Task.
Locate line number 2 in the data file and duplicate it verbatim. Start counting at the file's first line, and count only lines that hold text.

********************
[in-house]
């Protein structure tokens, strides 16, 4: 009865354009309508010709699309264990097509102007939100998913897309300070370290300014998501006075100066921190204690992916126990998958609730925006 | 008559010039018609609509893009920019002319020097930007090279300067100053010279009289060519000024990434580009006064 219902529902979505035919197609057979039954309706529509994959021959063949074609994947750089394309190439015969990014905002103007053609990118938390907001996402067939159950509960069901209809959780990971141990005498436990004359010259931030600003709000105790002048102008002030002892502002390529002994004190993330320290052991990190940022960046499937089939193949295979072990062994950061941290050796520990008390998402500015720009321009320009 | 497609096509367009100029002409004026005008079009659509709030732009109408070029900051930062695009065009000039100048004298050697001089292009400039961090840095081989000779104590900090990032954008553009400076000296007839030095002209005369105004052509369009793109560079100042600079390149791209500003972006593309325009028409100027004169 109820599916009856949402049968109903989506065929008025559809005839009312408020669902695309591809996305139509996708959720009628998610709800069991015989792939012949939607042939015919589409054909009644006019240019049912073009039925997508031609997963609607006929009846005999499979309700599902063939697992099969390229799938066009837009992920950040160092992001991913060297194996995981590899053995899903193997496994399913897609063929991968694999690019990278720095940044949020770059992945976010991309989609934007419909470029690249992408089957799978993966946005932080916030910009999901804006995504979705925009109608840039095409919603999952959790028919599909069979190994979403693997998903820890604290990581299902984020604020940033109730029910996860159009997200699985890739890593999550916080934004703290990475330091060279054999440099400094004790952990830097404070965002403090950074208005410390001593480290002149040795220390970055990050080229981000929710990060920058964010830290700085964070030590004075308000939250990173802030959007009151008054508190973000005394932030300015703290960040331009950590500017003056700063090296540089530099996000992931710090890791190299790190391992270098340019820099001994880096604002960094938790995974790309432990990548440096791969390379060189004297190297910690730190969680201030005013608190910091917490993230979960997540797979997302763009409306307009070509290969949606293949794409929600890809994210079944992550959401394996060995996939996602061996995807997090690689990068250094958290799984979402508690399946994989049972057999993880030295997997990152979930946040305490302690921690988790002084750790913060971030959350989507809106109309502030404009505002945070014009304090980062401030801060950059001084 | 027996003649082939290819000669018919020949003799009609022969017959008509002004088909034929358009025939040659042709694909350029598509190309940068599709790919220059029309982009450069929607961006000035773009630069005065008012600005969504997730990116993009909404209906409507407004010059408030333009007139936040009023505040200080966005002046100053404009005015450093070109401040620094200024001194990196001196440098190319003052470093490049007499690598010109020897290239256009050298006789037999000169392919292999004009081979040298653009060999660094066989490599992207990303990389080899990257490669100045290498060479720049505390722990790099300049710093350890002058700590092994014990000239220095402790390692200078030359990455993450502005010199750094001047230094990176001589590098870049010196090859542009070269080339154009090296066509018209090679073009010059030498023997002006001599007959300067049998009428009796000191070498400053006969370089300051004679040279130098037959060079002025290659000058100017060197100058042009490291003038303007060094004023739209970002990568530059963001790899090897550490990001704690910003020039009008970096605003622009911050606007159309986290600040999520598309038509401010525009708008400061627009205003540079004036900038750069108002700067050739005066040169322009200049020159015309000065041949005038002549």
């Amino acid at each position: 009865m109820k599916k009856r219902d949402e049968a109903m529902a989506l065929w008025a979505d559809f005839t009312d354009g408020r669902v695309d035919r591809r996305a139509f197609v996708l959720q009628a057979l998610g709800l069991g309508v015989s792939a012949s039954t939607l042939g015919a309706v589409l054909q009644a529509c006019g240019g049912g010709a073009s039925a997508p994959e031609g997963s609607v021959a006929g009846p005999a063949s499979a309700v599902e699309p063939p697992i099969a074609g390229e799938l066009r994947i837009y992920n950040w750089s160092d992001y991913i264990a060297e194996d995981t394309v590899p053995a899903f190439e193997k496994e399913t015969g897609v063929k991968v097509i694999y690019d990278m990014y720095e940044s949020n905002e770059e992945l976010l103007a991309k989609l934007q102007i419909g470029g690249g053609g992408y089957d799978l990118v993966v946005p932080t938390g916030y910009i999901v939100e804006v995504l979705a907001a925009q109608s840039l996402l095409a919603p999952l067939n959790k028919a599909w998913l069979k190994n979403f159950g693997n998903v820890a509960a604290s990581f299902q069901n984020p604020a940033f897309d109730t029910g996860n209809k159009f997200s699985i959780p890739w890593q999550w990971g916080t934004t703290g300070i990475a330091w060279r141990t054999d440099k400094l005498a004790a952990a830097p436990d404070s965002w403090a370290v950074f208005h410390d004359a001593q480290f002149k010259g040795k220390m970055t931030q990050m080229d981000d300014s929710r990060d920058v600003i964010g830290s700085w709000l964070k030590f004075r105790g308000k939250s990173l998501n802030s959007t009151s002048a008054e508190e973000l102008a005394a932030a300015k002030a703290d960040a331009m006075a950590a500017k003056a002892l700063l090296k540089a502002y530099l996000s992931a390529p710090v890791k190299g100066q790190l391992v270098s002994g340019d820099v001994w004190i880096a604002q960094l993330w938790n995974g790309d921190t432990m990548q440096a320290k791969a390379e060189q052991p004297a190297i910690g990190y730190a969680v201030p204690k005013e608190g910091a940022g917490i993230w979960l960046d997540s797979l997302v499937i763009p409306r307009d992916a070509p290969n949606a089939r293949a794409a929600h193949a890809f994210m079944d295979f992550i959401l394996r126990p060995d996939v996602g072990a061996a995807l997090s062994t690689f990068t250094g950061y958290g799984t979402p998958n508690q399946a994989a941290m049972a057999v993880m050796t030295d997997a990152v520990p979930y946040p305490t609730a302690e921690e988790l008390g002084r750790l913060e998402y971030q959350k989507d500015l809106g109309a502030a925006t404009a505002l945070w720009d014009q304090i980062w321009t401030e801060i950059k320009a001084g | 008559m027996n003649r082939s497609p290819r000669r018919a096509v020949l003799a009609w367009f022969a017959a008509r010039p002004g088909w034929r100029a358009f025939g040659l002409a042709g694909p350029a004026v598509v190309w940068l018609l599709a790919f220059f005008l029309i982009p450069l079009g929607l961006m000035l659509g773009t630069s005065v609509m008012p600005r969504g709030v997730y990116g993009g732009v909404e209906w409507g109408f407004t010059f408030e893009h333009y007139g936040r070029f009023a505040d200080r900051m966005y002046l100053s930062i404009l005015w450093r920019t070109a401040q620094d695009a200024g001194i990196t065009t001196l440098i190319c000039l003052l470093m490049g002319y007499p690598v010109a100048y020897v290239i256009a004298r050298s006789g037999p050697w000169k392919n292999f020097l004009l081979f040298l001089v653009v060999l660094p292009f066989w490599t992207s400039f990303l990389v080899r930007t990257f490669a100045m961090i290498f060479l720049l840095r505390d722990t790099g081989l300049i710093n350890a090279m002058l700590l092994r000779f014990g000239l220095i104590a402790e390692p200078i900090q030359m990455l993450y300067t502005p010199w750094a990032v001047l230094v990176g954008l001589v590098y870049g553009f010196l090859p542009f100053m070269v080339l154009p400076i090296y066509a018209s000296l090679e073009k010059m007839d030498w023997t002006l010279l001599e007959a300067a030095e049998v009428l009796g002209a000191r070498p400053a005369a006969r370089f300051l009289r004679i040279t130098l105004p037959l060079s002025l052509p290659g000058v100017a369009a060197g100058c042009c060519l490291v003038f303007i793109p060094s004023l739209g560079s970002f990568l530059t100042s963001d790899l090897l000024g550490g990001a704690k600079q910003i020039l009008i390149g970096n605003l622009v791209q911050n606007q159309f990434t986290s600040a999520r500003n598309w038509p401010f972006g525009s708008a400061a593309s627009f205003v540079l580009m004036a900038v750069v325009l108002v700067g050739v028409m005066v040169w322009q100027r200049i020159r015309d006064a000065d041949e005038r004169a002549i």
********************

């Protein structure tokens, strides 16, 4: 009865354009309508010709699309264990097509102007939100998913897309300070370290300014998501006075100066921190204690992916126990998958609730925006 | 008559010039018609609509893009920019002319020097930007090279300067100053010279009289060519000024990434580009006064 219902529902979505035919197609057979039954309706529509994959021959063949074609994947750089394309190439015969990014905002103007053609990118938390907001996402067939159950509960069901209809959780990971141990005498436990004359010259931030600003709000105790002048102008002030002892502002390529002994004190993330320290052991990190940022960046499937089939193949295979072990062994950061941290050796520990008390998402500015720009321009320009 | 497609096509367009100029002409004026005008079009659509709030732009109408070029900051930062695009065009000039100048004298050697001089292009400039961090840095081989000779104590900090990032954008553009400076000296007839030095002209005369105004052509369009793109560079100042600079390149791209500003972006593309325009028409100027004169 109820599916009856949402049968109903989506065929008025559809005839009312408020669902695309591809996305139509996708959720009628998610709800069991015989792939012949939607042939015919589409054909009644006019240019049912073009039925997508031609997963609607006929009846005999499979309700599902063939697992099969390229799938066009837009992920950040160092992001991913060297194996995981590899053995899903193997496994399913897609063929991968694999690019990278720095940044949020770059992945976010991309989609934007419909470029690249992408089957799978993966946005932080916030910009999901804006995504979705925009109608840039095409919603999952959790028919599909069979190994979403693997998903820890604290990581299902984020604020940033109730029910996860159009997200699985890739890593999550916080934004703290990475330091060279054999440099400094004790952990830097404070965002403090950074208005410390001593480290002149040795220390970055990050080229981000929710990060920058964010830290700085964070030590004075308000939250990173802030959007009151008054508190973000005394932030300015703290960040331009950590500017003056700063090296540089530099996000992931710090890791190299790190391992270098340019820099001994880096604002960094938790995974790309432990990548440096791969390379060189004297190297910690730190969680201030005013608190910091917490993230979960997540797979997302763009409306307009070509290969949606293949794409929600890809994210079944992550959401394996060995996939996602061996995807997090690689990068250094958290799984979402508690399946994989049972057999993880030295997997990152979930946040305490302690921690988790002084750790913060971030959350989507809106109309502030404009505002945070014009304090980062401030801060950059001084 | 027996003649082939290819000669018919020949003799009609022969017959008509002004088909034929358009025939040659042709694909350029598509190309940068599709790919220059029309982009450069929607961006000035773009630069005065008012600005969504997730990116993009909404209906409507407004010059408030333009007139936040009023505040200080966005002046100053404009005015450093070109401040620094200024001194990196001196440098190319003052470093490049007499690598010109020897290239256009050298006789037999000169392919292999004009081979040298653009060999660094066989490599992207990303990389080899990257490669100045290498060479720049505390722990790099300049710093350890002058700590092994014990000239220095402790390692200078030359990455993450502005010199750094001047230094990176001589590098870049010196090859542009070269080339154009090296066509018209090679073009010059030498023997002006001599007959300067049998009428009796000191070498400053006969370089300051004679040279130098037959060079002025290659000058100017060197100058042009490291003038303007060094004023739209970002990568530059963001790899090897550490990001704690910003020039009008970096605003622009911050606007159309986290600040999520598309038509401010525009708008400061627009205003540079004036900038750069108002700067050739005066040169322009200049020159015309000065041949005038002549």